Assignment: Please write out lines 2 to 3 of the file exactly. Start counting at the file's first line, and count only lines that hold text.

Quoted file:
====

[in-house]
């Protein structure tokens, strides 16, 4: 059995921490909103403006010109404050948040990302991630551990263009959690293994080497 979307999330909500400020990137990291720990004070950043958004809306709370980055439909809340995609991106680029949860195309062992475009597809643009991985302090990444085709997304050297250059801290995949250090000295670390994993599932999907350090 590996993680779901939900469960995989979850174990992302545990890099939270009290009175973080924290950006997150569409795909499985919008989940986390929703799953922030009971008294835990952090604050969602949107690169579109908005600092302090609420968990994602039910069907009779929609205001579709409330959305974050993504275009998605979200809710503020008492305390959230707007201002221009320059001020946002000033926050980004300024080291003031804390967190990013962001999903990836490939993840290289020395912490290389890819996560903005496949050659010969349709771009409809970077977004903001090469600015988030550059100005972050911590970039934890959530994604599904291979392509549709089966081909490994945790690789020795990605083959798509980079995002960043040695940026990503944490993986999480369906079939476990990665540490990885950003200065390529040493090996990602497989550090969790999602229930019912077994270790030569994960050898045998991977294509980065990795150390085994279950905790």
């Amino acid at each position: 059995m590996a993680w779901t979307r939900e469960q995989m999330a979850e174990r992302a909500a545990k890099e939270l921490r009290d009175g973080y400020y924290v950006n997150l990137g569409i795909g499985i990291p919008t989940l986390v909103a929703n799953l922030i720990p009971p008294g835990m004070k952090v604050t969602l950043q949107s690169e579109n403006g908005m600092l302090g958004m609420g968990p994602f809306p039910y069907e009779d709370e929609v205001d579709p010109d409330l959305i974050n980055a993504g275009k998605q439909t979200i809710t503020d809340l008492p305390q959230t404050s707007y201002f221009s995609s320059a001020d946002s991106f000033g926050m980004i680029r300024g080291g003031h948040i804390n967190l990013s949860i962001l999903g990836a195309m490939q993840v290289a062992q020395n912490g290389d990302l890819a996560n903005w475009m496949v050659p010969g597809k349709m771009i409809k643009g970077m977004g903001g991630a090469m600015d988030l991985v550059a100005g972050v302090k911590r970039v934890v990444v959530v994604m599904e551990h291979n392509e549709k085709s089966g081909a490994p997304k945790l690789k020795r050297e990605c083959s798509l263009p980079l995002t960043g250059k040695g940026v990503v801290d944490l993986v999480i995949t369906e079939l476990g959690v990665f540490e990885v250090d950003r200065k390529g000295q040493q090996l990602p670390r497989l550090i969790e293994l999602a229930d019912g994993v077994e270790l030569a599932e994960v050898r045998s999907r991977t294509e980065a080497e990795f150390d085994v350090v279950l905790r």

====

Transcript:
């Protein structure tokens, strides 16, 4: 059995921490909103403006010109404050948040990302991630551990263009959690293994080497 979307999330909500400020990137990291720990004070950043958004809306709370980055439909809340995609991106680029949860195309062992475009597809643009991985302090990444085709997304050297250059801290995949250090000295670390994993599932999907350090 590996993680779901939900469960995989979850174990992302545990890099939270009290009175973080924290950006997150569409795909499985919008989940986390929703799953922030009971008294835990952090604050969602949107690169579109908005600092302090609420968990994602039910069907009779929609205001579709409330959305974050993504275009998605979200809710503020008492305390959230707007201002221009320059001020946002000033926050980004300024080291003031804390967190990013962001999903990836490939993840290289020395912490290389890819996560903005496949050659010969349709771009409809970077977004903001090469600015988030550059100005972050911590970039934890959530994604599904291979392509549709089966081909490994945790690789020795990605083959798509980079995002960043040695940026990503944490993986999480369906079939476990990665540490990885950003200065390529040493090996990602497989550090969790999602229930019912077994270790030569994960050898045998991977294509980065990795150390085994279950905790």
């Amino acid at each position: 059995m590996a993680w779901t979307r939900e469960q995989m999330a979850e174990r992302a909500a545990k890099e939270l921490r009290d009175g973080y400020y924290v950006n997150l990137g569409i795909g499985i990291p919008t989940l986390v909103a929703n799953l922030i720990p009971p008294g835990m004070k952090v604050t969602l950043q949107s690169e579109n403006g908005m600092l302090g958004m609420g968990p994602f809306p039910y069907e009779d709370e929609v205001d579709p010109d409330l959305i974050n980055a993504g275009k998605q439909t979200i809710t503020d809340l008492p305390q959230t404050s707007y201002f221009s995609s320059a001020d946002s991106f000033g926050m980004i680029r300024g080291g003031h948040i804390n967190l990013s949860i962001l999903g990836a195309m490939q993840v290289a062992q020395n912490g290389d990302l890819a996560n903005w475009m496949v050659p010969g597809k349709m771009i409809k643009g970077m977004g903001g991630a090469m600015d988030l991985v550059a100005g972050v302090k911590r970039v934890v990444v959530v994604m599904e551990h291979n392509e549709k085709s089966g081909a490994p997304k945790l690789k020795r050297e990605c083959s798509l263009p980079l995002t960043g250059k040695g940026v990503v801290d944490l993986v999480i995949t369906e079939l476990g959690v990665f540490e990885v250090d950003r200065k390529g000295q040493q090996l990602p670390r497989l550090i969790e293994l999602a229930d019912g994993v077994e270790l030569a599932e994960v050898r045998s999907r991977t294509e980065a080497e990795f150390d085994v350090v279950l905790r």